Britain’s black and ethnic minorities are younger on average than the white British population, with younger voters among the most pro-EU regardless of background.
There are also distinct differences between Britain’s ethnic communities, many of whom hail from disparate Commonwealth nations in Africa and Asia, according to both the British Election Study and the Survation poll.
Only 42 percent of Bangladeshi Britons want to stay in the EU compared with 63 percent of those from a black African background and 65 percent of Chinese voters, according to BES.
British Indians, the country’s biggest ethnic minority group numbering some 1.4 million people, are marginally more pro-European than the wider population but half said they would either back Brexit or had yet to make up their minds.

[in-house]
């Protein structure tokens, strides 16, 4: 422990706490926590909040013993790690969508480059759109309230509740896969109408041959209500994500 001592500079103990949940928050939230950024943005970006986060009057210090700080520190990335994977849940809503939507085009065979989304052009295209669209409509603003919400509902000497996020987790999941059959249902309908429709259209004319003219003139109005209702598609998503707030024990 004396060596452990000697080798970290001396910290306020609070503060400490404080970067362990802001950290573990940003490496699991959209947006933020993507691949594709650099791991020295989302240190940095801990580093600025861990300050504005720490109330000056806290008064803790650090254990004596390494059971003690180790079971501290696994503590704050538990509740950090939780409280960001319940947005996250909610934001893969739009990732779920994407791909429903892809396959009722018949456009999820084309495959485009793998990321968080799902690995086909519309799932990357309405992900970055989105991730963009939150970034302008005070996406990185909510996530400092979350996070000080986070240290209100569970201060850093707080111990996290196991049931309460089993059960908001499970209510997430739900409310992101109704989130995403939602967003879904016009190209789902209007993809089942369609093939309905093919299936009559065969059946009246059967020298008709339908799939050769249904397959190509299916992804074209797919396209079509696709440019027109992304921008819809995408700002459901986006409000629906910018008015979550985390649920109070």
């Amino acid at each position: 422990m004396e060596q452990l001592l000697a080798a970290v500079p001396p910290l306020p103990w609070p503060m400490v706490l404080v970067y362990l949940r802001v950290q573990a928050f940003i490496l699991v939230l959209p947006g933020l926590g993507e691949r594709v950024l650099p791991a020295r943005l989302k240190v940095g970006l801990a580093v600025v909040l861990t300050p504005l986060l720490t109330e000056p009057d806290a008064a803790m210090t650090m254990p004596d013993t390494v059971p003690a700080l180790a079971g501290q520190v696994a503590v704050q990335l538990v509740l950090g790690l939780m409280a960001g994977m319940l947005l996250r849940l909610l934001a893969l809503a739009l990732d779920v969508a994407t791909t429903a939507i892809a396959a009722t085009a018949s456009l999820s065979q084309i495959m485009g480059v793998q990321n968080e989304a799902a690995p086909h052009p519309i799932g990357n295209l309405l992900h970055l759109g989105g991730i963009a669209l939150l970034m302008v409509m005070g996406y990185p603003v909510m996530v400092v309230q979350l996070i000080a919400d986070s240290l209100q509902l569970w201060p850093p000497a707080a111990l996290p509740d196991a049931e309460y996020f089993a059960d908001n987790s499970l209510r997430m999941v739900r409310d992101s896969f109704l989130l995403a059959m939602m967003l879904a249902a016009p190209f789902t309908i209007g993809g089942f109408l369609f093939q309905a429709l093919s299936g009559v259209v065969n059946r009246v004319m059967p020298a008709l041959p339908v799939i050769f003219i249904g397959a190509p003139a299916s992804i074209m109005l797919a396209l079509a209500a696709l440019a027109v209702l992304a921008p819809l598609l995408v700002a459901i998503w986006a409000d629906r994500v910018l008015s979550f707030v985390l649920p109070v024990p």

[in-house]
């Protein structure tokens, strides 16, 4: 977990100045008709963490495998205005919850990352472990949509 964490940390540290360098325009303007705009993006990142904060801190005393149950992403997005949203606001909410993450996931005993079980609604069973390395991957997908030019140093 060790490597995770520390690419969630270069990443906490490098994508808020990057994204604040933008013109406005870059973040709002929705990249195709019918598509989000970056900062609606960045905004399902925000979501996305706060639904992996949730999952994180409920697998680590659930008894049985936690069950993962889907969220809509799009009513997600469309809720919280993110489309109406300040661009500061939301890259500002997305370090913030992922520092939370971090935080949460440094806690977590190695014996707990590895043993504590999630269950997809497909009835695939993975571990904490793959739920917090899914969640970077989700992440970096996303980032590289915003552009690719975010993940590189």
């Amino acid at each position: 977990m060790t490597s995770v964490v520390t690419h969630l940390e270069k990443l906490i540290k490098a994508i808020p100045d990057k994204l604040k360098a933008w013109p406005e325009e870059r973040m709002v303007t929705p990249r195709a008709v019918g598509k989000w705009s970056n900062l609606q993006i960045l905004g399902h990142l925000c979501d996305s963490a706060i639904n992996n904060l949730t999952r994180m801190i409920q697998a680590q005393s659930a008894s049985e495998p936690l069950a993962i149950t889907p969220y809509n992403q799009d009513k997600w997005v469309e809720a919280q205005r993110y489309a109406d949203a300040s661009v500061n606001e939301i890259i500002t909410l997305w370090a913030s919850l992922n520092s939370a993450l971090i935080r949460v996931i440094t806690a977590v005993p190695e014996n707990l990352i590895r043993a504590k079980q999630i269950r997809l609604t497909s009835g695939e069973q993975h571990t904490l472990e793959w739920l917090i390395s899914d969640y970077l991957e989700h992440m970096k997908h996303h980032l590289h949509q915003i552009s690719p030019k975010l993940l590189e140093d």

“I think the Asian community is divided in the sense that they haven’t got enough information,” said Conservative Councillor Manji Kara, outside the Shri Vallabh Nidhi Mandir temple near Wembley Stadium during Patel’s visit.
A supporter of Brexit, he said his scientist son wanted to stay in the EU and that many others in the Asian community were leaning to remaining in the EU without all the facts.
“Quite a few of the people think they should vote for ‘In’ without actually realizing what’s in it for them if they stay in or what are the benefits of getting out,” Kara said.
-prepared by Saurabh Bodas (with inputs from Reuters), an intern at NewsGram. Twitter Handle: @saurabhbodas96
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Tenali Ramakrishna, or Tenali Raman as he is more popularly known is Birbal's equivalent in South India. A court jester and a scholar exuding great wisdom, Tenali Raman was known as one of the greatest courtiers in King Krishnadevaraya's court.